OLYMPIA — Schools in parts of the state threatened by earthquakes or tsunamis would be able to draw from a sizable pot of state funding to replace or retrofit buildings, under a bill passed by the Senate tonight.

“Hundreds of school buildings across the state, from tsunami zones on the coast to seismically active areas inland, face a high risk of serious damage,” said Sen. David Frockt (D-Seattle), the sponsor of SB 5933. “Low-probability but catastrophic risks like earthquakes and tsunamis are some of the hardest for communities to guard against. The cost is high, and the likelihood for any one town is that its schools will be spared a disaster, making it hard to justify funding.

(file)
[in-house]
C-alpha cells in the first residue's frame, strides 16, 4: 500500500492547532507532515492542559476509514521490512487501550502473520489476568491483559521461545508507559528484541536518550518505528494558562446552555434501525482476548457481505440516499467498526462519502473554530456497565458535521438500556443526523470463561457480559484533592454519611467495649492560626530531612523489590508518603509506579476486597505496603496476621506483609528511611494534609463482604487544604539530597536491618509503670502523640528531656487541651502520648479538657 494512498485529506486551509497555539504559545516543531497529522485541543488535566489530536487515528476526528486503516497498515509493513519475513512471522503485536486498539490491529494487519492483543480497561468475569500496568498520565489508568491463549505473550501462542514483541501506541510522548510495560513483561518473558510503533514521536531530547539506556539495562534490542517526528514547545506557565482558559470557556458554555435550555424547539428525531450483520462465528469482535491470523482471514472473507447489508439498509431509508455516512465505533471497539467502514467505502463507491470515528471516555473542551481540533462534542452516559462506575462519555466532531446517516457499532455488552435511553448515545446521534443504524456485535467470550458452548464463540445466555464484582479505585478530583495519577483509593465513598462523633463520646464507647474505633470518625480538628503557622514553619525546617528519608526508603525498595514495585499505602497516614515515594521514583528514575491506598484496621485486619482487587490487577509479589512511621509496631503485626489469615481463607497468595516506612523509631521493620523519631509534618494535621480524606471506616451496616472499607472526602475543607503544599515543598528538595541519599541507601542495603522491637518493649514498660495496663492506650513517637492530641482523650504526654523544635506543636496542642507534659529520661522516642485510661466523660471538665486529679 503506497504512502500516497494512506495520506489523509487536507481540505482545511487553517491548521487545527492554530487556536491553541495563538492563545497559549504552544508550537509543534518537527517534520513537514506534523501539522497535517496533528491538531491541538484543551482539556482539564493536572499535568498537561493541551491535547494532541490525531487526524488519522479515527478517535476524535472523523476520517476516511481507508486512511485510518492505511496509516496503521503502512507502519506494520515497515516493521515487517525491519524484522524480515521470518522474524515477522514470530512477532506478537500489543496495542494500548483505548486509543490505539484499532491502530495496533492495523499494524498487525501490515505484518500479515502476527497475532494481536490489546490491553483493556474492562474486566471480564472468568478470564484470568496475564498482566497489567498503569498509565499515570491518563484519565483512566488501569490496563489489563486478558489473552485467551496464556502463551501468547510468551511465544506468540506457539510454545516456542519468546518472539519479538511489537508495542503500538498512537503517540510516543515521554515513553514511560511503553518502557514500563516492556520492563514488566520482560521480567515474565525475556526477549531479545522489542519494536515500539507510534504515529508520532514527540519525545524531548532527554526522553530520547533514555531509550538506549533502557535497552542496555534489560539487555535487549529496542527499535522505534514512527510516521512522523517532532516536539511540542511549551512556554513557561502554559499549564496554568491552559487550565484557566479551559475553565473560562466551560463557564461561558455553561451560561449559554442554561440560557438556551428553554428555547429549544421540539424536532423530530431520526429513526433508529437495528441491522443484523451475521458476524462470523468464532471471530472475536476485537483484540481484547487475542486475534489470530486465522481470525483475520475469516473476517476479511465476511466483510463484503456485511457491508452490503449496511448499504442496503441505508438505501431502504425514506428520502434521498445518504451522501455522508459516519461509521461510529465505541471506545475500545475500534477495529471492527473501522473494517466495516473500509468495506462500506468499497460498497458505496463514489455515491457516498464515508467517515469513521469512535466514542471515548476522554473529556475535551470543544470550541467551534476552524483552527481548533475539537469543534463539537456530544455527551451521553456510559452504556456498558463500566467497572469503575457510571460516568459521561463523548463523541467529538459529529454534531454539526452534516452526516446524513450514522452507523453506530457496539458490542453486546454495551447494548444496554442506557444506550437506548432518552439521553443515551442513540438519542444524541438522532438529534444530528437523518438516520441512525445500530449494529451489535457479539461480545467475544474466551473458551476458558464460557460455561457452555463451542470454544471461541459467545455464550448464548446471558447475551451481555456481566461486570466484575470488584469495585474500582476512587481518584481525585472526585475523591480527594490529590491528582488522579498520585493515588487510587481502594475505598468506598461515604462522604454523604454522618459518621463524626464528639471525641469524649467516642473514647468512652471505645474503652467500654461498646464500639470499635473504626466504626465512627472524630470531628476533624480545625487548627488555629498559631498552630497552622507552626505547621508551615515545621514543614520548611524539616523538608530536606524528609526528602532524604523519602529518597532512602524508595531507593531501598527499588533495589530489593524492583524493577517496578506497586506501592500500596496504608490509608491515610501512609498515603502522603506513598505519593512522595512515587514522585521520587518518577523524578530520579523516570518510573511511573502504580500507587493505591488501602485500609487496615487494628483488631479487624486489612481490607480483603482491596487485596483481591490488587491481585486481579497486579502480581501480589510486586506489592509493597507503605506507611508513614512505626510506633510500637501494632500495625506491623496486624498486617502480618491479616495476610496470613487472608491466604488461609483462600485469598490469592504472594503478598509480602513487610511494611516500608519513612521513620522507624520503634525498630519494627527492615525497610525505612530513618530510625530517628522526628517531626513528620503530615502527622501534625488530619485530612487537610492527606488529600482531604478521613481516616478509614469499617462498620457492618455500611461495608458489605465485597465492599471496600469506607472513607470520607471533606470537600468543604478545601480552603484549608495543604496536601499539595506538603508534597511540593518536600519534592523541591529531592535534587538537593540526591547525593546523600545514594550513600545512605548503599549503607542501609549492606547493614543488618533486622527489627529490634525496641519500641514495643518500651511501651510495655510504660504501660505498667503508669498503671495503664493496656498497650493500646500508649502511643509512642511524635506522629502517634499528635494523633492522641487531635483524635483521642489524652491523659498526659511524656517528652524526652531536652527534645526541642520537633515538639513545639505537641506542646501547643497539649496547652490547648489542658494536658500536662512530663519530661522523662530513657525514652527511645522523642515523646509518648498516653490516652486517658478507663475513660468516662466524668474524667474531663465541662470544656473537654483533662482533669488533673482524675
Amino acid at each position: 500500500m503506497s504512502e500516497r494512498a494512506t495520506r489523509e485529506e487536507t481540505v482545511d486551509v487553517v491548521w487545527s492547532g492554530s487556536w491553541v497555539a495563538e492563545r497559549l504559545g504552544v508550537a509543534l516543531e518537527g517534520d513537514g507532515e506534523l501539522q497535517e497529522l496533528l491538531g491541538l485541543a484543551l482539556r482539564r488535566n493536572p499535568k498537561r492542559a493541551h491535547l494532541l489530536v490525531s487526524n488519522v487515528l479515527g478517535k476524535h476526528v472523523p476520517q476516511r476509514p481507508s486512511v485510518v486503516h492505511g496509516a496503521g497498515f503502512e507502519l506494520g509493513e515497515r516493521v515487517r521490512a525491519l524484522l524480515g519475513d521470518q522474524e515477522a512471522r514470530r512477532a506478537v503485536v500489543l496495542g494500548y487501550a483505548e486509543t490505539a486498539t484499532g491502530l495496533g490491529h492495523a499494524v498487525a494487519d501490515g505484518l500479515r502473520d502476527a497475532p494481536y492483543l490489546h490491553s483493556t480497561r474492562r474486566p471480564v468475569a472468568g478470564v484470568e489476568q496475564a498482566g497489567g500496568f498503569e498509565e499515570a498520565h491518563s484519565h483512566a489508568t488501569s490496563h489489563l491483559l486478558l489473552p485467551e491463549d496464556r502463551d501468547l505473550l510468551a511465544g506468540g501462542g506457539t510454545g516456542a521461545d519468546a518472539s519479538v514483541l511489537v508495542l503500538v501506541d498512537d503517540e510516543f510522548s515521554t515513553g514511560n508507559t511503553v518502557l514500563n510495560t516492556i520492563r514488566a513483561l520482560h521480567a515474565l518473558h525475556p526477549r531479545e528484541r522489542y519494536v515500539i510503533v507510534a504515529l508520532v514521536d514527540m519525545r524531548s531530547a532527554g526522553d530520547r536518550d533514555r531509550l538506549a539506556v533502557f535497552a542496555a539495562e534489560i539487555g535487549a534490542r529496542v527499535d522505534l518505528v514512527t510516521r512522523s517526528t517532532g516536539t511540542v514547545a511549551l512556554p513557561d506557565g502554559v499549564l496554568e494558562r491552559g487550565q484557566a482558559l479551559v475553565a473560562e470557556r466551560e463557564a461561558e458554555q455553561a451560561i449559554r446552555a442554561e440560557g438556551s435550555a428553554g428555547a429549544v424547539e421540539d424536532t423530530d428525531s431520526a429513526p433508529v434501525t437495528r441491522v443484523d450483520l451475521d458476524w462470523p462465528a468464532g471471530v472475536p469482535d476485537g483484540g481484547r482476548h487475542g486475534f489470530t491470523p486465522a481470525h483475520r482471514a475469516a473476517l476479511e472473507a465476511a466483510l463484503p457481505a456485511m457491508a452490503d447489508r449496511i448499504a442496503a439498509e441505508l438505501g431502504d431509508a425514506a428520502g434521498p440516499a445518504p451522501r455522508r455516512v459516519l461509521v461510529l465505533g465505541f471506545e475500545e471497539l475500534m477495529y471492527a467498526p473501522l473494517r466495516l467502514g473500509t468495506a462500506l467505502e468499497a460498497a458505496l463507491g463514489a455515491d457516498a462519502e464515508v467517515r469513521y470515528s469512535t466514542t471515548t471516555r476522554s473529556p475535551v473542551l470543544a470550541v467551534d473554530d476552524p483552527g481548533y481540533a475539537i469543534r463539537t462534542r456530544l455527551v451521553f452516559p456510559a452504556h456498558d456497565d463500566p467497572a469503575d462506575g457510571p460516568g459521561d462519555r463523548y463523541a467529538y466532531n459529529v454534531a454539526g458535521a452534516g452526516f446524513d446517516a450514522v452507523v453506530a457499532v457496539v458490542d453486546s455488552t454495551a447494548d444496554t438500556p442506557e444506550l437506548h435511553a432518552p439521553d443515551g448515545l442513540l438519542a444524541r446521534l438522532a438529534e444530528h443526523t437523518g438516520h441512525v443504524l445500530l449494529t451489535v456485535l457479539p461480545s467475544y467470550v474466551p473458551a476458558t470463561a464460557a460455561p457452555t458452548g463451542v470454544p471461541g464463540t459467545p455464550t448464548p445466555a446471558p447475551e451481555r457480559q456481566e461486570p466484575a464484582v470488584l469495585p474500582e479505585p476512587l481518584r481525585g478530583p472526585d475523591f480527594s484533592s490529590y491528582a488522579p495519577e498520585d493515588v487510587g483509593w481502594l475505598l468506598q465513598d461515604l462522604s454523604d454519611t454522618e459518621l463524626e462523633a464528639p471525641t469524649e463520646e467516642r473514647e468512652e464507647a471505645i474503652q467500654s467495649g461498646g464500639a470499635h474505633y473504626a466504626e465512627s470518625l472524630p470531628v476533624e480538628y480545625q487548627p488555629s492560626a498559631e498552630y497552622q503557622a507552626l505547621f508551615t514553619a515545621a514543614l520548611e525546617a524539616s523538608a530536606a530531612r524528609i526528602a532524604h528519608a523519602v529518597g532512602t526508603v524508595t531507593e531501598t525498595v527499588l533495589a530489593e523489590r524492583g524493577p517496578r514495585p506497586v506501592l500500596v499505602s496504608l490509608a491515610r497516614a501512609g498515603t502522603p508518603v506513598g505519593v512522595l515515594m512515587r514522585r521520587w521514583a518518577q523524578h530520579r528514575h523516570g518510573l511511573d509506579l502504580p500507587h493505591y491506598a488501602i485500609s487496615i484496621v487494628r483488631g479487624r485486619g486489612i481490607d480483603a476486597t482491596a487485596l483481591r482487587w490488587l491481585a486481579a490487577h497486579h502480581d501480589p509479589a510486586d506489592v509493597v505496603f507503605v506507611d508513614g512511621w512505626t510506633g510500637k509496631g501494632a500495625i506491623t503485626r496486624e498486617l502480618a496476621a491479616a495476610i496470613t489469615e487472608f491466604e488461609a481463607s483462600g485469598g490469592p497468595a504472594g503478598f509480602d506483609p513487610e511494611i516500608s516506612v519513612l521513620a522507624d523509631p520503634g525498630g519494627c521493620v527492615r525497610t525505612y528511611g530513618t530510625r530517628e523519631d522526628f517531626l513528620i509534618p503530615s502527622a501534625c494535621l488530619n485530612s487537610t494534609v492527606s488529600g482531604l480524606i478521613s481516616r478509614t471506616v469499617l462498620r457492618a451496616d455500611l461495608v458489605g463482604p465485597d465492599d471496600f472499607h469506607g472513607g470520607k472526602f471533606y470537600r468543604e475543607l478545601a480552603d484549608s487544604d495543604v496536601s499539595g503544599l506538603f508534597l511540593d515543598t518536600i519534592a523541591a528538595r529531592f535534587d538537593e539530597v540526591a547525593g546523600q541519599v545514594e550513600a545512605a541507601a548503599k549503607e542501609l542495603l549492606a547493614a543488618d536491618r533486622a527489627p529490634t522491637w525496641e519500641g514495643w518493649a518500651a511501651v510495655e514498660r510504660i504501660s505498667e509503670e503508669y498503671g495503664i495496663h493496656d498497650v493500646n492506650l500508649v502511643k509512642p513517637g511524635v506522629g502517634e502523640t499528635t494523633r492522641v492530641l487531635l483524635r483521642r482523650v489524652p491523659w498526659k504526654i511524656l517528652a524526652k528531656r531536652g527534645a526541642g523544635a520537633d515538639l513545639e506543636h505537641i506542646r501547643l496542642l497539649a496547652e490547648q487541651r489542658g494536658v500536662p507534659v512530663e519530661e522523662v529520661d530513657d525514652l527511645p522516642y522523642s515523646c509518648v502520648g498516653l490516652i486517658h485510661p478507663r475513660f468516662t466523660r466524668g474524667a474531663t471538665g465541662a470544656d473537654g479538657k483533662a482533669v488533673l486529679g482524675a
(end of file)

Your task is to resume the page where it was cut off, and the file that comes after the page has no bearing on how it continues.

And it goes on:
“But when multiplied by all the communities in potentially geologically active areas across our state—one with an unusually high risk of seismic activity, as Mt. St. Helens demonstrated so lastingly—this problem is urgent.”

Frockt’s bill would establish a grant program to provide state funding toward the cost of replacing or seismically retrofitting school buildings in high seismic areas or tsunami zones. The grants would pay two-thirds of the cost of replacing or retrofitting eligible schools.

Eligible school buildings would have been built before 1998 and not retrofitted more recently than 2005.

The bill now goes to the House of Representatives for consideration.